The Association opposes any attempt to introduce legal protections against the circumvention of technological protection measures. Apart from such technological protection measures limiting consumer sovereignty (by
providing a damaged good) and reducing competition (by locking software to hardware), they are an extremely poor substitute for security.

Pre-established Damages

The Association questions the proposal that pre-established damages should be sufficient to compensate right holders for the harm caused by infringement, as this is notoriously difficult to calculate. Copyright advocates like to claim, for example, that any breach is to the value of a sale, whereas research data actually suggests that piracy has no effect and may increase sales through circulation and familiarity [9].

Internet Service Providers

The Association opposes all liability for Internet Service Providers (QQ.I.1 pp.) of actions carried out by users of their communications infrastructure.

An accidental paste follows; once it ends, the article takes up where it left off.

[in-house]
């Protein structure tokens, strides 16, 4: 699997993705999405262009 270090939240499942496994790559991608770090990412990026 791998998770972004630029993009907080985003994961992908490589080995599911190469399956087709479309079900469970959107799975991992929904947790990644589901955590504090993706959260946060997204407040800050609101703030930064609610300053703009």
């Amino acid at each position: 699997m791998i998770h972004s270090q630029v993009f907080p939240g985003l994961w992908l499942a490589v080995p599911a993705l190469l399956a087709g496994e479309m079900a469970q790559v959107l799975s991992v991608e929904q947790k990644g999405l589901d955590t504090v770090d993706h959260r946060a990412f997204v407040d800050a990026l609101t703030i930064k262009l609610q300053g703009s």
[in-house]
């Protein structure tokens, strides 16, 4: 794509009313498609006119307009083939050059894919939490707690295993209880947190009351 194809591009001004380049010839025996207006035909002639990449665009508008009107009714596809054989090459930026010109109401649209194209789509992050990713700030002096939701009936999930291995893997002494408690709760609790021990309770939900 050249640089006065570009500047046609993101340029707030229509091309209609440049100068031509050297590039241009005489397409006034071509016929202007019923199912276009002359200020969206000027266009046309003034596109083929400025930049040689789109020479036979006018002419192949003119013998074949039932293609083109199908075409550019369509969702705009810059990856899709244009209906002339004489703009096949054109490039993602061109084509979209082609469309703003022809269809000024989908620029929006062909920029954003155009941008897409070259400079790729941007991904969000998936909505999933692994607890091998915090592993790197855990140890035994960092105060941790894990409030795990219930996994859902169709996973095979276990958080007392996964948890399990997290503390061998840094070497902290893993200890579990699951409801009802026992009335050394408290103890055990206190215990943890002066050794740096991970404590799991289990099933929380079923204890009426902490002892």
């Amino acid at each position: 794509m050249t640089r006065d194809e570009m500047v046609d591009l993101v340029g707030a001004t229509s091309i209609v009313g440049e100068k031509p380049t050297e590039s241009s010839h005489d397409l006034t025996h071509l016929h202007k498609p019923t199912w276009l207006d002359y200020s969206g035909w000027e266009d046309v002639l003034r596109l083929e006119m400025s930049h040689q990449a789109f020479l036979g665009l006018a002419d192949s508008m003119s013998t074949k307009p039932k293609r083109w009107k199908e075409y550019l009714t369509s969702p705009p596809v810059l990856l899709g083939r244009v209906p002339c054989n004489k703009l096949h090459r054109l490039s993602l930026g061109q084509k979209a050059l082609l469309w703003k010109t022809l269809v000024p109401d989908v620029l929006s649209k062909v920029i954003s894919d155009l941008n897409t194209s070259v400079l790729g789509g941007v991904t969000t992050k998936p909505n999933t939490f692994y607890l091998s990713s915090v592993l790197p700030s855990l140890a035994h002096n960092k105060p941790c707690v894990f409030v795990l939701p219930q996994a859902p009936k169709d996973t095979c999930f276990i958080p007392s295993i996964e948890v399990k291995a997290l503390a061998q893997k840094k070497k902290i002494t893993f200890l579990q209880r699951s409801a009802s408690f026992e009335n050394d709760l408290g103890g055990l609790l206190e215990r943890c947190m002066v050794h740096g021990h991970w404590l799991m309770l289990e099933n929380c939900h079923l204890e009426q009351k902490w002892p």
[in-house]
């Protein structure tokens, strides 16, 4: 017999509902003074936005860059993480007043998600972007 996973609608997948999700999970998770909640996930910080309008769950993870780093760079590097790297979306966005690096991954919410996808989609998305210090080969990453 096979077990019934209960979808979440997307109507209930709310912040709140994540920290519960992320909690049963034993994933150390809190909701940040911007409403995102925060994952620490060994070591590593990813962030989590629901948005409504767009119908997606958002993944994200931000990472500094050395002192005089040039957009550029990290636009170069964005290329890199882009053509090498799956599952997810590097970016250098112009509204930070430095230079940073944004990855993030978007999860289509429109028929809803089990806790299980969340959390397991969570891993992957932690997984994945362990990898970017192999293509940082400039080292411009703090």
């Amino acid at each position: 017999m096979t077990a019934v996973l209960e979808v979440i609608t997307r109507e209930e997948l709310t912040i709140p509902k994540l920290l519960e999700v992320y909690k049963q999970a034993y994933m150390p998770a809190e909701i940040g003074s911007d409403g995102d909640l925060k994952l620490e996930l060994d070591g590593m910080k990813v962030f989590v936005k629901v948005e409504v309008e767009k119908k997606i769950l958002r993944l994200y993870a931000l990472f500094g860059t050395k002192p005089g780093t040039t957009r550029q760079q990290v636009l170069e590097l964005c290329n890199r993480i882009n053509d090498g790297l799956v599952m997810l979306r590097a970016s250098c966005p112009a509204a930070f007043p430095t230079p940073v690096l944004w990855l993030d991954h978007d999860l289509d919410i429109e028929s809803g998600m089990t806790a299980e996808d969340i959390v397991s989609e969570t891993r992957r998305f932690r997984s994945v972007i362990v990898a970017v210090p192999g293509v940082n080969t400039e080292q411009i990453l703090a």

[1] Creative Commons Attribution Share Alike License,
[2] Trans Pacific Partnership Fact Sheet,
[dead link, available on]
[3] Chapter QQ (Intellectual Property Rights/Intellectual Property)
[4] e.g., Berne Convention, Universal Copyright Convention Geneva, Universal Copyright Convention Paris, TRIPS, WTC, Paris Convention for the Protection of Industrial Property, Patent Cooperation Treaty, Budapest Treaty on the International Recognition of the Deposit of Microorganisms for the Purposes of Patent Procedure, Patent Law Treaty
[5] Submission by Linux Users Victoria, Inc., on the Options Paper for the Review of the Innovation Patent System.
[6] Ben Klemens, Software Patents Don't Compute, 2005
[7] Rufus Pollock, "Optimal Copyright Over Time: Technological Change and the Stock of Works", University of Cambridge, 2007.
[8] House Standing Committee on Infrastructure and Communications, Inquiry into IT Pricing, 2012
[9] e.g., Luis Aguiar, Bertin Martens, "Digital Music Consumption on the Internet: Evidence from Clickstream Data", Institute for Prospective Technological Studies, Digital Economy Working Paper 2013/04